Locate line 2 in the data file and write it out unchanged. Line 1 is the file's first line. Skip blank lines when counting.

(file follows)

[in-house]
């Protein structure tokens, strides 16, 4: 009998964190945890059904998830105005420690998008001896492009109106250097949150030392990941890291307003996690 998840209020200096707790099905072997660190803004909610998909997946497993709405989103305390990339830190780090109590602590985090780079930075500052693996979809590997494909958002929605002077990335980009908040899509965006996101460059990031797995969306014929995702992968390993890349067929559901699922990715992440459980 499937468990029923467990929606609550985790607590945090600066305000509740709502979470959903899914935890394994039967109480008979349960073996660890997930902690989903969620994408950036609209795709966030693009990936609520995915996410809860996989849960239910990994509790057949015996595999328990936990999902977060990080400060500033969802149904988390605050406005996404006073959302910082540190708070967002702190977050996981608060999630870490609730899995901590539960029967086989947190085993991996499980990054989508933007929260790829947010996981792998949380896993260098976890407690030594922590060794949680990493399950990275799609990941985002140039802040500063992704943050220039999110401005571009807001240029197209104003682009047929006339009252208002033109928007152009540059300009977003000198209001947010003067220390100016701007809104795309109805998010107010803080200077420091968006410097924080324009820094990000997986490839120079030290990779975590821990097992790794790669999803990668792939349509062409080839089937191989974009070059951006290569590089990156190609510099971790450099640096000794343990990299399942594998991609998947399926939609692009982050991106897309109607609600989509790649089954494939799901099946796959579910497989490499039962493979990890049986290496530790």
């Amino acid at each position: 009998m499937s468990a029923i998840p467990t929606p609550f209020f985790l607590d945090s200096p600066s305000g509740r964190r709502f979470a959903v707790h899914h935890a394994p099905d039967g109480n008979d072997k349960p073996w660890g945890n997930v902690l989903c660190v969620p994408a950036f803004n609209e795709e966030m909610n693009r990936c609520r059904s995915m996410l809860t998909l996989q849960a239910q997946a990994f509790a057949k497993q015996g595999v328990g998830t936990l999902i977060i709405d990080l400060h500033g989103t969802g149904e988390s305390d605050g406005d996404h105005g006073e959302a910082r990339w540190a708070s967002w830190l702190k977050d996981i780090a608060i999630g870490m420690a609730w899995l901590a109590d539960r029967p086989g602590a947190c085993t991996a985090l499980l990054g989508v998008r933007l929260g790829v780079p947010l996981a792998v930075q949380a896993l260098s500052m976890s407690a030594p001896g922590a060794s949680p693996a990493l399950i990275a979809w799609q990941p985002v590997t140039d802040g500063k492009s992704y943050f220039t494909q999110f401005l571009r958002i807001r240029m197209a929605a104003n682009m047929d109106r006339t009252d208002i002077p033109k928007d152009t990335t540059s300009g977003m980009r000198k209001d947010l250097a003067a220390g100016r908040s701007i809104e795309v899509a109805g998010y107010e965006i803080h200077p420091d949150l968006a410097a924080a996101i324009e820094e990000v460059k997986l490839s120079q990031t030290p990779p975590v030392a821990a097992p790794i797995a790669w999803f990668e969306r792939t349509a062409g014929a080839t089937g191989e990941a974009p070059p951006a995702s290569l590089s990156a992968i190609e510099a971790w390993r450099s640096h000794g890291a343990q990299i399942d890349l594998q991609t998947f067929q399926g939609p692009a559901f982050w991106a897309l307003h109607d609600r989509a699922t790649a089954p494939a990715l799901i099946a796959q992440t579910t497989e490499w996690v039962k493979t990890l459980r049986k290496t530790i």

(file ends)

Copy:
């Protein structure tokens, strides 16, 4: 009998964190945890059904998830105005420690998008001896492009109106250097949150030392990941890291307003996690 998840209020200096707790099905072997660190803004909610998909997946497993709405989103305390990339830190780090109590602590985090780079930075500052693996979809590997494909958002929605002077990335980009908040899509965006996101460059990031797995969306014929995702992968390993890349067929559901699922990715992440459980 499937468990029923467990929606609550985790607590945090600066305000509740709502979470959903899914935890394994039967109480008979349960073996660890997930902690989903969620994408950036609209795709966030693009990936609520995915996410809860996989849960239910990994509790057949015996595999328990936990999902977060990080400060500033969802149904988390605050406005996404006073959302910082540190708070967002702190977050996981608060999630870490609730899995901590539960029967086989947190085993991996499980990054989508933007929260790829947010996981792998949380896993260098976890407690030594922590060794949680990493399950990275799609990941985002140039802040500063992704943050220039999110401005571009807001240029197209104003682009047929006339009252208002033109928007152009540059300009977003000198209001947010003067220390100016701007809104795309109805998010107010803080200077420091968006410097924080324009820094990000997986490839120079030290990779975590821990097992790794790669999803990668792939349509062409080839089937191989974009070059951006290569590089990156190609510099971790450099640096000794343990990299399942594998991609998947399926939609692009982050991106897309109607609600989509790649089954494939799901099946796959579910497989490499039962493979990890049986290496530790």